About Enrico Donati

Enrico Donati photo
Enrico Donati

Enrico Donati studied economics in Pavia, Italy before turning his attention to avant-garde music and ultimately painting in Paris, in the early 1930s at the École de la rue de Berri. There, the young Donati discovered the Surrealists and knew his destiny. Also discovered the sacred artifacts of the Native Americans in a museum in Paris. Determined to learn more about them and their ways, he traveled to the American Southwest and Canadian Northwest, living and trading with the people and learning their myths, before returning to Paris.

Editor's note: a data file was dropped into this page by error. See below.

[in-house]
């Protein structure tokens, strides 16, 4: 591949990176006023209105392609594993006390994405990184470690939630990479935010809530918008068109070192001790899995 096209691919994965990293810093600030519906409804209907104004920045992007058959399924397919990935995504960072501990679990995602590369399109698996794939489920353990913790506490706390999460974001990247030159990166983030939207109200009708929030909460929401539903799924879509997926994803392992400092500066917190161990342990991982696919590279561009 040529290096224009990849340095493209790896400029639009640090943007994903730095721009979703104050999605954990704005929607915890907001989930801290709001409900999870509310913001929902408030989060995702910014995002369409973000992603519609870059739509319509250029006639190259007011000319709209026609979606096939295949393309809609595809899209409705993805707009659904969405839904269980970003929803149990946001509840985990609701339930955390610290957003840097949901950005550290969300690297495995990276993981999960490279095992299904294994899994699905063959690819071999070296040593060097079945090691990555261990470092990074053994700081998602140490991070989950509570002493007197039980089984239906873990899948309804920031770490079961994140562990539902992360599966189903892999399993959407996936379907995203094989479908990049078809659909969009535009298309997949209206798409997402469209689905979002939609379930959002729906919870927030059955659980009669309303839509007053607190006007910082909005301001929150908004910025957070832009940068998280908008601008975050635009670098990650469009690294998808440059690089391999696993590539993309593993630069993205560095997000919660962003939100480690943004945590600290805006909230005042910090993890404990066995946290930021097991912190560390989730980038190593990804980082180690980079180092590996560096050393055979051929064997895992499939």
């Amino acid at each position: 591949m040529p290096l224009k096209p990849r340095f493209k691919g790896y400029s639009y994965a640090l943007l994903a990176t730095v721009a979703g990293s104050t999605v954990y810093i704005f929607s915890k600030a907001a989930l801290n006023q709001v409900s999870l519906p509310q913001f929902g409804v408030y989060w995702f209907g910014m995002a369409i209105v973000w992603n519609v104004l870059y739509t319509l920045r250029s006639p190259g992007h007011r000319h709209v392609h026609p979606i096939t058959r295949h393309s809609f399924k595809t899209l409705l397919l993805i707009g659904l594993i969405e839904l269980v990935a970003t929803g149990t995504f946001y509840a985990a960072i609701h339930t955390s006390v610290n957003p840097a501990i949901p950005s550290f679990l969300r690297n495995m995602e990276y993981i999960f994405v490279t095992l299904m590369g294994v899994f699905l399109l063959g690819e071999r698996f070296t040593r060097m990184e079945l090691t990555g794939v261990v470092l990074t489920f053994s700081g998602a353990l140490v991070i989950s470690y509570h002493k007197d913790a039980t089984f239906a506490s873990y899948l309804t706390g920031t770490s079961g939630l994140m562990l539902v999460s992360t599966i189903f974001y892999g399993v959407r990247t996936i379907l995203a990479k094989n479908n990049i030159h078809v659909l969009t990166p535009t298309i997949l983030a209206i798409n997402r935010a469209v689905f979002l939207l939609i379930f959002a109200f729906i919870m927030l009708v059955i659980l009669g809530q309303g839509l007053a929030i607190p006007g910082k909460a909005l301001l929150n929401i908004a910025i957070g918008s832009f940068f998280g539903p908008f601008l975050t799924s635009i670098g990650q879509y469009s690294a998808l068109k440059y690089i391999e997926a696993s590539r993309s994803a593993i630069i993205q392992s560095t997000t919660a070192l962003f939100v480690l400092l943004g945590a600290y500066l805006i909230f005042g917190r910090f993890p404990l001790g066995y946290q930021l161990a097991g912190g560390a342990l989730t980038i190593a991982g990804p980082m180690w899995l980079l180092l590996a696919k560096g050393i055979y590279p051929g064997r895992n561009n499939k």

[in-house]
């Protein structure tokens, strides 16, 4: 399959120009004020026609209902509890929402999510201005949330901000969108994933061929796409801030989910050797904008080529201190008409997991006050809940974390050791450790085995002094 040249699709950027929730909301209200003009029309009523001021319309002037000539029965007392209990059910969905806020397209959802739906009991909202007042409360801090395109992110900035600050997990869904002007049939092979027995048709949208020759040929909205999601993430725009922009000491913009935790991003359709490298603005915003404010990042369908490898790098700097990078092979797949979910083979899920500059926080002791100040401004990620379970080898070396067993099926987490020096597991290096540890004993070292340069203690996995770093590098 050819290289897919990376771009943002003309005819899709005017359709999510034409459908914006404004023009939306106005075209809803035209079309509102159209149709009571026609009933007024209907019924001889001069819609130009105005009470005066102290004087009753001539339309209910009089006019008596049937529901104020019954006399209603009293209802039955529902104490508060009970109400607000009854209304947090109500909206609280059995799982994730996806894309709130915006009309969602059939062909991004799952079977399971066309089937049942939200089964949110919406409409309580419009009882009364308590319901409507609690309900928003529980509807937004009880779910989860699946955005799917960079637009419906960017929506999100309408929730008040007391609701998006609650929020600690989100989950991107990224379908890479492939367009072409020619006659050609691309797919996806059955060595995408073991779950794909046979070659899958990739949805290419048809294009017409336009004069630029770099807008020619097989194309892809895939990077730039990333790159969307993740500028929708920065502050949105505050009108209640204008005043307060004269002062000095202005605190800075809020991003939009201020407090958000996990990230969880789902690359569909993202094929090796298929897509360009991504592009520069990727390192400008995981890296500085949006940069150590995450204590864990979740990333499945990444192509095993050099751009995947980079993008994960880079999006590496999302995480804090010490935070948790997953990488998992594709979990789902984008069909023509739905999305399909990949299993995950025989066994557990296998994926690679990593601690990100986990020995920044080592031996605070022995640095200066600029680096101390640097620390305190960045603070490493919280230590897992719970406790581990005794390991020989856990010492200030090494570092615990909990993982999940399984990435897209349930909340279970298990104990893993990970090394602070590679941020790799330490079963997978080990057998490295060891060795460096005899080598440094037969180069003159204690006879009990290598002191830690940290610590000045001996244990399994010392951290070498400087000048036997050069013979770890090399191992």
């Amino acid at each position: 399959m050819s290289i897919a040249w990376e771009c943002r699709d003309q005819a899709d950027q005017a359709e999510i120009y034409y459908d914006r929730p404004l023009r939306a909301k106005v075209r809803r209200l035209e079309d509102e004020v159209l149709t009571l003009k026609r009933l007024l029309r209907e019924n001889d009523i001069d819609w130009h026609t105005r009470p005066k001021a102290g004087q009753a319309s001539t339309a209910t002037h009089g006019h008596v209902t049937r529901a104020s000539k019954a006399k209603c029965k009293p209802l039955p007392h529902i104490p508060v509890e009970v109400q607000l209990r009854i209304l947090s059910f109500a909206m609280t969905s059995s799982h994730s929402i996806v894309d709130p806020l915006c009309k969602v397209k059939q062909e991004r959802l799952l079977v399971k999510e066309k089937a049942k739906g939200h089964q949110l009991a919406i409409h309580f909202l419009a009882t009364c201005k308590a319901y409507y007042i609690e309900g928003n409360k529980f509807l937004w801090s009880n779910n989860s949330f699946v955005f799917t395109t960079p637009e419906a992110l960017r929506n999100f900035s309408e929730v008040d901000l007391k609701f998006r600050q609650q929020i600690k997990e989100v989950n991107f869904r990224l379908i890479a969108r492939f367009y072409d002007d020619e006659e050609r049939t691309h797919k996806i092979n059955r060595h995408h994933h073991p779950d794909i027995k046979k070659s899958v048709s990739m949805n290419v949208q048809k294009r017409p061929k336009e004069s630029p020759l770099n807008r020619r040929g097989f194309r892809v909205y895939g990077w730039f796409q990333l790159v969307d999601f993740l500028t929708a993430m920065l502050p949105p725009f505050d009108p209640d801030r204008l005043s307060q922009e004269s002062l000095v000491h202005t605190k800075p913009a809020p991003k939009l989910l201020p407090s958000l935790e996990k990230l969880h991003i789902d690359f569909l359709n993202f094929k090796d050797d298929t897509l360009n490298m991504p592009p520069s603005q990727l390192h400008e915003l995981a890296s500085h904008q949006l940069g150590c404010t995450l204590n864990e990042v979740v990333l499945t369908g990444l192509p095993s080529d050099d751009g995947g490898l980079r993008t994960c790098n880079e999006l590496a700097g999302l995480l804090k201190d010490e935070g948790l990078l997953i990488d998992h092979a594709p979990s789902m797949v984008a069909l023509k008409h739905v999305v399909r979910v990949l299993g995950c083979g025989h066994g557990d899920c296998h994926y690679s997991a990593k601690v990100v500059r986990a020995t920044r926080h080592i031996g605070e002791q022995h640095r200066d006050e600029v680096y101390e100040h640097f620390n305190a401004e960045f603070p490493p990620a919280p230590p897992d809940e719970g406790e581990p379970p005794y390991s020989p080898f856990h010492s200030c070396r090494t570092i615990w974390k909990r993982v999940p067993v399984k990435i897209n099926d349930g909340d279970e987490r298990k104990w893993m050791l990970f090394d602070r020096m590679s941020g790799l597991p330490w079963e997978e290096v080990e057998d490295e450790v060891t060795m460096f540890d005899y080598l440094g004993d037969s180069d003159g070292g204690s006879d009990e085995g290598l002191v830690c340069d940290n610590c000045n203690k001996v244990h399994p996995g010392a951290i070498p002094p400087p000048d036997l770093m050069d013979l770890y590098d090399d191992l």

In 1939, moved his young family to New York to escape the growing threat of war in Europe. Held his first exhibition at the New School of Social Research, where André Breton, leader of the Surrealist Movement, saw the work and immediately embraced it. Recognized as a new voice for Surrealism, the young artist found himself welcomed into the melange of expatriate and American artists at the center of the New York art scene. He helped Marcel Duchamp organize the Exposition Internationale du Surréalisme in 1947 at the Galerie Maeght in Paris. Created the sculptural "moonscape" paintings and later the "fossil" series, which became extraordinarly successful throughout the 1950s through the early 60s, at Betty Parsons Gallery during the height of the Abstract Expressionist movement. While his visual language continued to evolve throughout the rest of his career, he always thought of himself as a Surrealist. A solo exhibition was held at the San Francisco DeYoung Museum of Art in 2007. Passed away in 2008 at his home in Manhattan at the age of 99.